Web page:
The organ is by George Holdich, and dates from 1866, replacing the one, probably also by Holdich, lost in the fire in the old church. This has a 1890 Holdich & Ingram plate on it; additions were made in 1886 by Norman and Beard. It was cleaned in 1912 by Gray & Davison (who by then had taken over Holdich & Ingram) and in 1950 by Hill, Norman and Beard.

There is a war memorial in the churchyard, of a crucifix on a narrow octagonal stone column, with an image of the Virgin and child on the rear.

A united benefice was created in 1980, of St Margarets and St Bartholomew's, Corton.


The vicarage was located on Warren Road. In the 1980s, the wife of the then Vicar, Sandra Chapman, hosted bed and breakfast at the vicarage. By the 1990s the vicarage had been sold, and had become the Old Vicarage Nursing Home. The nursing home closed in 2014, following a series of highly critical reports by the CQC. Unprotected by listing, the Georgian vicarage was demolished in 2015, and has been replaced by static holiday vans.


The first incumbent was a monk, whose name is not recorded, appointed in 1090, in the reign of William Rufus. After that, the next recorded incumbent is not until 1308.

Perpetual curates

  • John de Brantone, 1308
  • Galfridus de Wotton, 1316
  • Richard de Strattone, 1329
  • Thomas Whytyng de Specteshall, 1349. Subsequently, Rector of St Julian's Church, Norwich, 1361–79.
  • John Clere de Wenaston, 1360
  • Walter Spendlove
  • Richard Atte Hyll, 1373
  • Thomas Hern de Martham, 1376
  • John Hacoun, 1378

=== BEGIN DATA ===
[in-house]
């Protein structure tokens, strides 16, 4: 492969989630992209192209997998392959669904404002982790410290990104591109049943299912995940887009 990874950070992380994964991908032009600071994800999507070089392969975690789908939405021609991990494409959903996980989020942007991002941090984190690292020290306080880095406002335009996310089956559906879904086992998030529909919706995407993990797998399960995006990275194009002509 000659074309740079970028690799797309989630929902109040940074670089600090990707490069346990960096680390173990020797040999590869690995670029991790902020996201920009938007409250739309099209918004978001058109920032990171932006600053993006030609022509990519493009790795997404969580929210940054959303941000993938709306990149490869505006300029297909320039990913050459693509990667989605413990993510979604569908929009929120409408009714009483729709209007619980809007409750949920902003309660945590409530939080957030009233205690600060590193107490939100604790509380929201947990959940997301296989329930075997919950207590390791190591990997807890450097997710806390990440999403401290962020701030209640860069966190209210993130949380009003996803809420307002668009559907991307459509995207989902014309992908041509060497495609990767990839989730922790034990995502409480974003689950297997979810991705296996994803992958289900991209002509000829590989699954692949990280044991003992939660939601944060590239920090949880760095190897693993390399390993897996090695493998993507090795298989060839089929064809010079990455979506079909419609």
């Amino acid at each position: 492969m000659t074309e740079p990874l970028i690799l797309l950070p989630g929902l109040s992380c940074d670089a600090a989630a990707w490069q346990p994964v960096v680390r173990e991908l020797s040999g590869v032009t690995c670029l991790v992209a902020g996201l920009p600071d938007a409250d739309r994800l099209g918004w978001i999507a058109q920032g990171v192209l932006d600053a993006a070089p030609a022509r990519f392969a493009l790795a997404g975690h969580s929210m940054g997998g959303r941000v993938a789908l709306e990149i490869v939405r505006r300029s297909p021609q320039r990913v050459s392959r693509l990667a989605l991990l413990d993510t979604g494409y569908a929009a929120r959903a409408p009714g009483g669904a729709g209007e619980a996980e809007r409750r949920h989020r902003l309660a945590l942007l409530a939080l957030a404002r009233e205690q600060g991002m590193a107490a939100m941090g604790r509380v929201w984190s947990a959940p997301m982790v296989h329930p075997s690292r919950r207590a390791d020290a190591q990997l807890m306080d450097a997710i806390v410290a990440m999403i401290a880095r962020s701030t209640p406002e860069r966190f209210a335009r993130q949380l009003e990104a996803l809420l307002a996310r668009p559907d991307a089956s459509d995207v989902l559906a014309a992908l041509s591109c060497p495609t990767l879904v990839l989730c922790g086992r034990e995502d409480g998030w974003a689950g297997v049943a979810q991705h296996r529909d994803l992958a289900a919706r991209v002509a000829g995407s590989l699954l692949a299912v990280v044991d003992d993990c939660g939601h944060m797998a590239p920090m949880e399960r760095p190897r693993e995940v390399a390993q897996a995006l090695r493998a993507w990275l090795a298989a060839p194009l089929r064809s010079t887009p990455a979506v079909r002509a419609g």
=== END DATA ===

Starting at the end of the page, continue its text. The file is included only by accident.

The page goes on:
• John Hakoun de Slely, 1395

There is then a long gap in records; the next recorded incumbent is after the Reformation.


  • Hugh Weston, 1565–68
  • Richard Twynne, 1568
  • Thomas Russell, 1594
  • Roger Webb, 1603
  • Michael Beresford, 1660–78
  • Andrew Heigham, 1678
  • Thomas Skeete, 1693–1709
  • Sir John Castleton Bt, 1755–77. Castleton was the 8th Castleton Baronet.
  • Francis Bowness, 1777–1800. Bowness was Vicar in plurality with Gunton and Corton.
  • Nicholas Wood, 1801
  • Bartholomew Ritson, 1801–35. Recorded as Curate. Ritson died of apoplexy, in the pulpit, of the old church; he is buried at St Margaret's Church, Lowestoft. A nursing home in Hopton-on-Sea, Ritson Lodge, is named after him.
  • Miles Branthwayte Salmon, 1835
  • Edmund Smith Ensor, 1836–41
  • Thomas William Salmon, 1842–47
  • Michael Hodsoll Miller, 1848–61
  • Robert Howlett, 1861–68. Howlett was the father of the photographer Robert Howlett.
  • John Padmore Noble, 1868–72
  • John Simonds Muller, 1872–91
  • Edward Shuttleworth Medley, 1891–94. Medley was the son of John Medley, first Bishop of Fredericton in Canada.
  • William Knox Ormsby, 1894–1933
  • Ernest Adolph Hamilton, 1934–40. Hamilton had been a missionary in China with CMS's West China Mission, 1898–1912.
  • George W Holmes, 1940–45
  • Edward Arthur Flowerday, 1945–50
  • Robert Brackenbury Budgett, 1950–53
  • Frederick George Rogers, 1954–68
  • John Evans Mason, 1968–72
  • Ivor George Halliwell, 1972–77 Halliwell was also Vicar of Corton.
  • Christopher Robin Chapman, 1977–80

Vicars of the United Benefice of Hopton with Corton

  • Christopher Robin Chapman, 1980–92. Chapman's wife, Sandra, was a deaconess, and, from 1987, a deacon, in the parish, but died in 1988. The Sandra Chapman Centre for cancer patients at the James Paget University Hospital is named after her.
  • John Bernard Simpson, 1993–99
  • Roger Astley Key, 2000–19. Key had been Dean of St George's Cathedral, Windhoek, 1986–2000.

There is presently an interregnum.

Notable burials

Old church

  • James Hanway Plumridge, Admiral and MP.
  • His third wife, Georgina Skinner Plumridge.
  • The Sayers family were the owners of Hopton House and there are numerous graves in a brick vault in the north aisle of the old church. There was also a marble monument by the altar, destroyed in the fire, which commemorated John Sayers, the commander of the Revenue Cutter ''Ranger'', which was lost in a storm in 1822.

New church